Jet engine extinguishes fire in mine

A modified jet engine has been used to successfully fight a two-month old fire in a mine in West Virginia.

A modified jet engine has been used to successfully fight a West Virginia mine fire that had been burning for nearly two months and was the cause of 300 employees being temporarily laid off when mine operations were stopped.

Positioned at the mouth of the one of the mineshafts, the jet engine was used to blow water vapour and inert gases into the mine to smother the fire by creating an inert environment underground. It was the first time the technique had been tried in the United States.

‘As the Department of Energy continues its broad support of clean coal technologies, I never envisioned that we’d be using a jet engine to put out a mine fire,’ Secretary of Energy Spencer Abraham said. ‘But this achievement shows that we can make use of non-traditional techniques, as well as our more formal research programs, to provide a cleaner environment through the clean coal program.’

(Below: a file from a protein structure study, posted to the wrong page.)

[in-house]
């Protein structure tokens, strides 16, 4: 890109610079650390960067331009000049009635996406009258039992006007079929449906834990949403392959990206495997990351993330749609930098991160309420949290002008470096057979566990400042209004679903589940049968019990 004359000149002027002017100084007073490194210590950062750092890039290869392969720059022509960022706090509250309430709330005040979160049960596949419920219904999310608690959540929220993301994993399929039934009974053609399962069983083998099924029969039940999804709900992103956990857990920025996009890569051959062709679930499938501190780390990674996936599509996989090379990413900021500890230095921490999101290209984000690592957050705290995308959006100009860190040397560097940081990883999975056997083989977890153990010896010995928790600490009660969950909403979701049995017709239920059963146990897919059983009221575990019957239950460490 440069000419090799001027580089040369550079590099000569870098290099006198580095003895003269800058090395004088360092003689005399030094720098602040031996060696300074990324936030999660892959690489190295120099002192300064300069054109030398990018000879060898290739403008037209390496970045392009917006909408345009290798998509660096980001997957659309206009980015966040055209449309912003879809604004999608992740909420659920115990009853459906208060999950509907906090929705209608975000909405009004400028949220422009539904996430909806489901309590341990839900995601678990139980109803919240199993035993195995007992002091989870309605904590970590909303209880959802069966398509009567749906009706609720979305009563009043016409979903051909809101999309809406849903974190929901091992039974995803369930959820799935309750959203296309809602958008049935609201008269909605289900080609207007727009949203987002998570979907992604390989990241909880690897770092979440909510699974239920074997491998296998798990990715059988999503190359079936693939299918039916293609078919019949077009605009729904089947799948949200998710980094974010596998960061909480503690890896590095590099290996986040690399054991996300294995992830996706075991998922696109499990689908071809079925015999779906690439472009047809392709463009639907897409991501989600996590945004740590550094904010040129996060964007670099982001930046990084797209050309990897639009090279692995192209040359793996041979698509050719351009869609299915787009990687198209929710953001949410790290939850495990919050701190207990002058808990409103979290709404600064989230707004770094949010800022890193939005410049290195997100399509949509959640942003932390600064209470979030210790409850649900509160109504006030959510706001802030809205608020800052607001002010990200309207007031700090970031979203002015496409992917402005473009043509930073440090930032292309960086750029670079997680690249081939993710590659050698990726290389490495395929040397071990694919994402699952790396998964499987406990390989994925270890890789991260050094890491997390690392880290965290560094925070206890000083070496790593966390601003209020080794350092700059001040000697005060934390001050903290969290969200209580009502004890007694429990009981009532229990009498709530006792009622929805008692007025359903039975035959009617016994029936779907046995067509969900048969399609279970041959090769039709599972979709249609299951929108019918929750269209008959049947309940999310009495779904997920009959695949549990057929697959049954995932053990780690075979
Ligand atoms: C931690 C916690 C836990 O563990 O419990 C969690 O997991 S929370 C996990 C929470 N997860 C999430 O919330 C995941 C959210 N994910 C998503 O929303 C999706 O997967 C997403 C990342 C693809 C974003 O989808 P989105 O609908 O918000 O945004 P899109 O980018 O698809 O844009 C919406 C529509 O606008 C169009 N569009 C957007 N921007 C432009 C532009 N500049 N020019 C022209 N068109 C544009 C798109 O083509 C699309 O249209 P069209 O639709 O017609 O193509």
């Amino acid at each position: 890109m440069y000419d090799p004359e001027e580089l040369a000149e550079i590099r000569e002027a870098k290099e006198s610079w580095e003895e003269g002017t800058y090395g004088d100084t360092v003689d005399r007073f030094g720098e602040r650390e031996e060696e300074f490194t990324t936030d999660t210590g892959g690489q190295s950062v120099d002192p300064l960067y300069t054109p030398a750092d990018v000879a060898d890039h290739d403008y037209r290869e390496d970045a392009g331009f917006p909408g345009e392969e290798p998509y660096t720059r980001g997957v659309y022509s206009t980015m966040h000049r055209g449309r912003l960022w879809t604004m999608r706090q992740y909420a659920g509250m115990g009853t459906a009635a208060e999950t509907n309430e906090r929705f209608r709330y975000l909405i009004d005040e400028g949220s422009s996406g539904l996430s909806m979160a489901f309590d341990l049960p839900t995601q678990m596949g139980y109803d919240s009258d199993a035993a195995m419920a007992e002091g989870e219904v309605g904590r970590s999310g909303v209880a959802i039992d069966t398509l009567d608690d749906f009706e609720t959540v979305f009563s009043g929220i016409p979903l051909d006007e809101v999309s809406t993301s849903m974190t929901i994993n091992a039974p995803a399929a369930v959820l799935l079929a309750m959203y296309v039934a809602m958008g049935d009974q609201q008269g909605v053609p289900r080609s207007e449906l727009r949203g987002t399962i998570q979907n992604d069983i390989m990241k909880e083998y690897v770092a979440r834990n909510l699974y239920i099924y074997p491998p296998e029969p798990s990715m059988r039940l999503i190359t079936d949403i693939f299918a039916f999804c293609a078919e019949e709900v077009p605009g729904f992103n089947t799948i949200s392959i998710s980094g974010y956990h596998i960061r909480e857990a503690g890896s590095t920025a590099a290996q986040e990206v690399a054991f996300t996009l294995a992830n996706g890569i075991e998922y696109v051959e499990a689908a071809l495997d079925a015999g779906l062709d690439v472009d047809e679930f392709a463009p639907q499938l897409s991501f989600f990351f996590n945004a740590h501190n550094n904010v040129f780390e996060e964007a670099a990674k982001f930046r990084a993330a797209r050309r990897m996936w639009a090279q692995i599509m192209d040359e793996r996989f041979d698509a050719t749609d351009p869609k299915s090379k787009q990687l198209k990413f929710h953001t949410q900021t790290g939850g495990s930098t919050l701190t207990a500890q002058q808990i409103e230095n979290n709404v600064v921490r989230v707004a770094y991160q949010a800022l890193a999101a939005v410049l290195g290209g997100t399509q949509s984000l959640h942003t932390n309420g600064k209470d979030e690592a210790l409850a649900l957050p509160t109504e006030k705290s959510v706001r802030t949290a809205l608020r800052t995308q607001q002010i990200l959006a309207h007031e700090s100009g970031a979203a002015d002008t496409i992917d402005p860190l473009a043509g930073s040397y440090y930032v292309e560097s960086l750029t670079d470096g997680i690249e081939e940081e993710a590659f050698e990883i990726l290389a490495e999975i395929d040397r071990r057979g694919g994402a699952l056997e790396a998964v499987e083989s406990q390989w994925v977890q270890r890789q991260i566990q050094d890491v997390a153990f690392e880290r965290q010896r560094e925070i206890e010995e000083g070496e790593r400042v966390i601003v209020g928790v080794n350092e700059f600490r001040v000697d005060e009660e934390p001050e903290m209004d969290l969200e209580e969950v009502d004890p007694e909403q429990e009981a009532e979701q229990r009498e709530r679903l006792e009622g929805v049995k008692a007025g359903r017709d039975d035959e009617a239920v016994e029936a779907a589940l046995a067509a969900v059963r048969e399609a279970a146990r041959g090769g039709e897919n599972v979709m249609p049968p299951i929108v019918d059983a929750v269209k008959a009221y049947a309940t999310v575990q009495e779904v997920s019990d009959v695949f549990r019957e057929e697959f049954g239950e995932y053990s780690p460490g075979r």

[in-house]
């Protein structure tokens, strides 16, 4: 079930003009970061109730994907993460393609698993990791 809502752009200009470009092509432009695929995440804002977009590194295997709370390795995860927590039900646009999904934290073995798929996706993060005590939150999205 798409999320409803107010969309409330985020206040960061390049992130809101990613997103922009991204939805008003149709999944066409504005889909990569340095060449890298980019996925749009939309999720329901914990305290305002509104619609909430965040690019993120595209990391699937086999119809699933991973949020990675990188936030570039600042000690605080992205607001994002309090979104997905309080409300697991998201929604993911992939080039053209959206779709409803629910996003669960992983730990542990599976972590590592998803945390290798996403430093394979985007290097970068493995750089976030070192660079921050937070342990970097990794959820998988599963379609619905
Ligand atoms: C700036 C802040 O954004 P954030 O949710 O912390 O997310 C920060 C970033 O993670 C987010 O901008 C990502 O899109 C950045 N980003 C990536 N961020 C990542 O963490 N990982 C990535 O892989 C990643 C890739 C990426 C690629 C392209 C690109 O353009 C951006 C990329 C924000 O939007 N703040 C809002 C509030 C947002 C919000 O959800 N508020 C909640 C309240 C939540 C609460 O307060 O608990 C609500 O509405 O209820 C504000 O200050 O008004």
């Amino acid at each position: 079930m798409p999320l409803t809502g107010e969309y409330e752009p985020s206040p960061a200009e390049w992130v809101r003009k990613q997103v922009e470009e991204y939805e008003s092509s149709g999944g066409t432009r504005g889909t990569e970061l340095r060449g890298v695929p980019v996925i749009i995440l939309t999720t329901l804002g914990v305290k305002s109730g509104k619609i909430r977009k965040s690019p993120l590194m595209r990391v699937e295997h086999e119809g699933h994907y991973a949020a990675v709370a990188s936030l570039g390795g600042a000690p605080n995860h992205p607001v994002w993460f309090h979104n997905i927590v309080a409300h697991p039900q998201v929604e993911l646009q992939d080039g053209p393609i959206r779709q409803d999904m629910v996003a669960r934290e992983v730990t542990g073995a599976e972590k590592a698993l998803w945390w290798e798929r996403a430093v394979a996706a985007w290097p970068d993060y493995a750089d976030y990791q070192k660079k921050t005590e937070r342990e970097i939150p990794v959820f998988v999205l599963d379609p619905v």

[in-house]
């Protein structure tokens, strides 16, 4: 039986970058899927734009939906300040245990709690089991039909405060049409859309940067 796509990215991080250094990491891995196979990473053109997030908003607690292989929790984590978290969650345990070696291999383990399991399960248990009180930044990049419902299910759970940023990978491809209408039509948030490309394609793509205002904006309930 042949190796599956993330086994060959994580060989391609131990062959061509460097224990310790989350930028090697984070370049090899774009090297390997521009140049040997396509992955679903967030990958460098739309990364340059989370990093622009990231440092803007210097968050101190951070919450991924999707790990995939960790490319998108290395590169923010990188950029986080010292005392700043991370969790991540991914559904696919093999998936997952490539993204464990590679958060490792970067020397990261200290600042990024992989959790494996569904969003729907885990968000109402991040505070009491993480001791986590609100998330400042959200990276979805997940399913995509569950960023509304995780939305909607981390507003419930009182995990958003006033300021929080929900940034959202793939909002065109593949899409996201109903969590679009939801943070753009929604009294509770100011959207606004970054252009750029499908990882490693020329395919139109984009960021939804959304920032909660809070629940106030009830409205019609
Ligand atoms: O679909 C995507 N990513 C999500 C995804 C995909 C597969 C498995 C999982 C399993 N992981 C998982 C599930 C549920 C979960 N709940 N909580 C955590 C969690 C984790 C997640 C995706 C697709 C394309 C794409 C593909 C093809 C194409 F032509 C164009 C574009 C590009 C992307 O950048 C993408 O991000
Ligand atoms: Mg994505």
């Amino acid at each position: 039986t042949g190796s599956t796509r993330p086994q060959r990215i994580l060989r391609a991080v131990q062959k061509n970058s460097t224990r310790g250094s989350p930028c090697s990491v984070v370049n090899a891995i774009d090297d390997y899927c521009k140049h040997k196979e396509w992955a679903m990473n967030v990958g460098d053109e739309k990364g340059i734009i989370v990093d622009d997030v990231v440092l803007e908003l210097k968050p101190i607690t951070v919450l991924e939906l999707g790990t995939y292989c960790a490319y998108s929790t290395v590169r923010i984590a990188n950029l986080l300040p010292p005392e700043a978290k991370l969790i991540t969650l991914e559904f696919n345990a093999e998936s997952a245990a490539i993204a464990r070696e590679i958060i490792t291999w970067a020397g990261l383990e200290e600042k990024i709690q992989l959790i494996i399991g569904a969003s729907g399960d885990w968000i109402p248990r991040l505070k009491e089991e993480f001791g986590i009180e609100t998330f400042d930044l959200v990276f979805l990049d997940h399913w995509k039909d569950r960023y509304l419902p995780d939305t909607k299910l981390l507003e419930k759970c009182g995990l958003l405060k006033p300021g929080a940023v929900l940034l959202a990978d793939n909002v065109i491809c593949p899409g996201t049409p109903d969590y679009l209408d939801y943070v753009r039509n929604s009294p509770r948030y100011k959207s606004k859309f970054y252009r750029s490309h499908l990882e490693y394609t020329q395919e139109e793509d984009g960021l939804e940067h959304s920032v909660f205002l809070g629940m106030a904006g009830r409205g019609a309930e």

By displacing oxygen in the mine with inert exhaust gases, the technique is said to have shaved months off the conventional method of sealing a mine and letting a fire burn itself out.

At the Loveridge Mine it took 10 days of continuously blowing the jet exhaust into the mine to create an inert atmosphere underground. By extinguishing the fire through use of the jet engine, miners were able to re-enter the mine more than 12 months sooner than if other fire fighting techniques had been used.

The jet engine system was brought to West Virginia from Australia by a team from the Queensland Mine Rescue Service. Earlier versions of the technique have been used in other parts of the world, and a similar concept was employed in Kuwait to extinguish oil well fires following the first Gulf War.

The fire had begun on February 13 when a mine car full of litter ignited near the bottom of a sloped entry shaft about 940 feet below the surface.

The jet engine and associated equipment arrived at the mine site on Friday, April 4. After engineers assembled it, the engine was turned on later that day. Employing a recirculating water-cooled afterburner, the jet engine was run at about half speed so as not to develop thrust. It blew roughly 64,000 cubic feet of water vapour, nitrogen and carbon dioxide into the mine.